Unions Endorse Wall Street Protests, Numbers Swell

The 99% are growing louder. Wednesday saw numbers at the ‘Occupy Wall Street’ protests grow to their largest numbers yet, after local unions pledged support for the goals of protestors.

The demonstrations against income inequality, corporate greed, corruption and several other social ills are now in their third week.

While the protestors remain leaderless and their aims are scattered, there is no doubt that momentum is being gained. Protestors yesterday trekked from lower Manhattan’s Zuccotti Park to Foley Square near City Hall, the crowd reportedly stretching across a dozen city blocks.

The fresh endorsement of several unions saw thousands join the protesters’ street theater on Wednesday, according to labor leaders. The Amalgamated Transit Union is one such union. It boasts 20,000 members in the New York area, and international president Larry Hanley had this to say to CNN:

“It’s really simple. These young people on Wall Street are giving voice to many of the problems that working people in America have been confronting over the last several years. These young people are speaking for the vast majority of Americans who are frustrated by the bankers and brokers who have profited on the backs of hard-working people. While we battle it out day after day, month after month, the millionaires and billionaires on Wall Street sit by – untouched – and lecture us on the level of our sacrifice.”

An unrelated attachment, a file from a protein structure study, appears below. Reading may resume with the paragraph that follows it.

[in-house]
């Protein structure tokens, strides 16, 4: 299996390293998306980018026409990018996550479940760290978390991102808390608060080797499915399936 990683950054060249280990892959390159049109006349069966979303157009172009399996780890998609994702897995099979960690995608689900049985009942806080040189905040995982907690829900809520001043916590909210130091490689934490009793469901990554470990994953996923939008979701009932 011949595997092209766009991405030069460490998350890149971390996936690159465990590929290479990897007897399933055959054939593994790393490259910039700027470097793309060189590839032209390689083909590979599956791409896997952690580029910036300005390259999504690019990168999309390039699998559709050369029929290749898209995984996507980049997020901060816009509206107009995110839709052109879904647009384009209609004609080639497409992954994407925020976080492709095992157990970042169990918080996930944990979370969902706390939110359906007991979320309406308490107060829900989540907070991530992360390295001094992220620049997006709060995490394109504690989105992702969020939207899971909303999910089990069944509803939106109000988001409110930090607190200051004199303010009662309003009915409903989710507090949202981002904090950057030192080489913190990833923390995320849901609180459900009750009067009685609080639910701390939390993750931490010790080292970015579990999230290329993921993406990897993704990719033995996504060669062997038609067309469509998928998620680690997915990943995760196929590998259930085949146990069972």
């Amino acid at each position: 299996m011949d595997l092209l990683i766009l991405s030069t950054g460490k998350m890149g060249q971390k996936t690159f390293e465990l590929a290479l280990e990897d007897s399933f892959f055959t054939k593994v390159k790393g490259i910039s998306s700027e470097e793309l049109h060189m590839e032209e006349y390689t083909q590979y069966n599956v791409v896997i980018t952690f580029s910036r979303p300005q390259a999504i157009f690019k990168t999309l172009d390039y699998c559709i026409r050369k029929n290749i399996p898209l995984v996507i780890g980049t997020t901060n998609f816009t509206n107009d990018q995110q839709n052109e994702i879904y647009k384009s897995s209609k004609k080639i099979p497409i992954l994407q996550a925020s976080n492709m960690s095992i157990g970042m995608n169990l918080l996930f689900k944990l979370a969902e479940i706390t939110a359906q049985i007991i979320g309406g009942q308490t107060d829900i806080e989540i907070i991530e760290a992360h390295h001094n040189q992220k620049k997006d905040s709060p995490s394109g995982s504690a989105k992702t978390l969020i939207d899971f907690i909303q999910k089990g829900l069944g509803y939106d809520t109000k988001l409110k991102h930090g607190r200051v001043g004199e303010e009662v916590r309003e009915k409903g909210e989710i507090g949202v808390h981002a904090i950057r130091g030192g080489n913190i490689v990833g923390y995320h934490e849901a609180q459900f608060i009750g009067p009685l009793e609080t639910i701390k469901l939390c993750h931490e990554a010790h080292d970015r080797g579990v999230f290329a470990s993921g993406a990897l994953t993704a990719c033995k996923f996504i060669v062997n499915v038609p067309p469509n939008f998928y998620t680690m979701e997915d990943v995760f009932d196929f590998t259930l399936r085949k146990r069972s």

Other unions have suggested that they and the Wall Street protestors have shared aims. According to Transport Workers Union Local 100 spokesman Jim Gannon:

“Their goals are our goals. They brought a spotlight on issues that we’ve believed in for quite some time now. Wall Street caused the implosion in the first place and is getting away scot-free while workers, transit workers, everybody, is forced to pay for their excesses.”

Due to the somewhat amorphous structure and movement of the protests, tracking the numbers involved is difficult, but there is little doubt Wednesday saw the biggest body of protestors to date.

Meanwhile, following a string of arrests, protestors are pursuing a class action lawsuit against the New York Police Department and Mayor Michael Bloomberg for their “unconstitutional effort to disrupt and suppress” demonstrations.

The lawsuits follow a September 24 pepper spray incident (video below) involving apparently innocent, non-violent protestors and police officer NYPD Deputy Inspector Anthony Bologna.

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